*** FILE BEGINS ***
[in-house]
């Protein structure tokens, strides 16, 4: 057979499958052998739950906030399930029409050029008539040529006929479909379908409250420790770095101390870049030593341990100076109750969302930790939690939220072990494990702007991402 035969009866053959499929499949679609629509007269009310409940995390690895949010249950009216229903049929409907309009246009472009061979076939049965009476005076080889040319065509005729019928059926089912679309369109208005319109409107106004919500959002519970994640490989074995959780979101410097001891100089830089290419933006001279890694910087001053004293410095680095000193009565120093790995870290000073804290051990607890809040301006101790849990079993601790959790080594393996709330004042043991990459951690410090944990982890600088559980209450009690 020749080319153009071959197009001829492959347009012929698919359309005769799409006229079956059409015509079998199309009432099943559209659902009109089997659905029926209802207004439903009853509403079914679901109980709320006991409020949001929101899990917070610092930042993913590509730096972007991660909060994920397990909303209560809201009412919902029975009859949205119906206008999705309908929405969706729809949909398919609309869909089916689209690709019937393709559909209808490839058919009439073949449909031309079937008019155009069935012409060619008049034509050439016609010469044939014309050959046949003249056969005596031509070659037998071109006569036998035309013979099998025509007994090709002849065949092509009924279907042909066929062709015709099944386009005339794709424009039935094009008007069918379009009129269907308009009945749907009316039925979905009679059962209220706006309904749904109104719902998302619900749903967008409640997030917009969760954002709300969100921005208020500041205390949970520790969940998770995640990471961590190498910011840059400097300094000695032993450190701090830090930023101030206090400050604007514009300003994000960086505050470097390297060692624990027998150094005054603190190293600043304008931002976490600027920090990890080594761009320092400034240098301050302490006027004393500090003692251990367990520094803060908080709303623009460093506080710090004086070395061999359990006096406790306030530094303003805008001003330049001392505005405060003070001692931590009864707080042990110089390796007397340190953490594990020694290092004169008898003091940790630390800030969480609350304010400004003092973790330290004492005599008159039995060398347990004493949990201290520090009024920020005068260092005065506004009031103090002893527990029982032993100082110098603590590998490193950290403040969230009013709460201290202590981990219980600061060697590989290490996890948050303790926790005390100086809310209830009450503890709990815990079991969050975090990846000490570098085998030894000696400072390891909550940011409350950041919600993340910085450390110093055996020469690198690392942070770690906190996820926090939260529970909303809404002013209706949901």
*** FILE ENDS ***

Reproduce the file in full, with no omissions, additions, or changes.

[in-house]
């Protein structure tokens, strides 16, 4: 057979499958052998739950906030399930029409050029008539040529006929479909379908409250420790770095101390870049030593341990100076109750969302930790939690939220072990494990702007991402 035969009866053959499929499949679609629509007269009310409940995390690895949010249950009216229903049929409907309009246009472009061979076939049965009476005076080889040319065509005729019928059926089912679309369109208005319109409107106004919500959002519970994640490989074995959780979101410097001891100089830089290419933006001279890694910087001053004293410095680095000193009565120093790995870290000073804290051990607890809040301006101790849990079993601790959790080594393996709330004042043991990459951690410090944990982890600088559980209450009690 020749080319153009071959197009001829492959347009012929698919359309005769799409006229079956059409015509079998199309009432099943559209659902009109089997659905029926209802207004439903009853509403079914679901109980709320006991409020949001929101899990917070610092930042993913590509730096972007991660909060994920397990909303209560809201009412919902029975009859949205119906206008999705309908929405969706729809949909398919609309869909089916689209690709019937393709559909209808490839058919009439073949449909031309079937008019155009069935012409060619008049034509050439016609010469044939014309050959046949003249056969005596031509070659037998071109006569036998035309013979099998025509007994090709002849065949092509009924279907042909066929062709015709099944386009005339794709424009039935094009008007069918379009009129269907308009009945749907009316039925979905009679059962209220706006309904749904109104719902998302619900749903967008409640997030917009969760954002709300969100921005208020500041205390949970520790969940998770995640990471961590190498910011840059400097300094000695032993450190701090830090930023101030206090400050604007514009300003994000960086505050470097390297060692624990027998150094005054603190190293600043304008931002976490600027920090990890080594761009320092400034240098301050302490006027004393500090003692251990367990520094803060908080709303623009460093506080710090004086070395061999359990006096406790306030530094303003805008001003330049001392505005405060003070001692931590009864707080042990110089390796007397340190953490594990020694290092004169008898003091940790630390800030969480609350304010400004003092973790330290004492005599008159039995060398347990004493949990201290520090009024920020005068260092005065506004009031103090002893527990029982032993100082110098603590590998490193950290403040969230009013709460201290202590981990219980600061060697590989290490996890948050303790926790005390100086809310209830009450503890709990815990079991969050975090990846000490570098085998030894000696400072390891909550940011409350950041919600993340910085450390110093055996020469690198690392942070770690906190996820926090939260529970909303809404002013209706949901």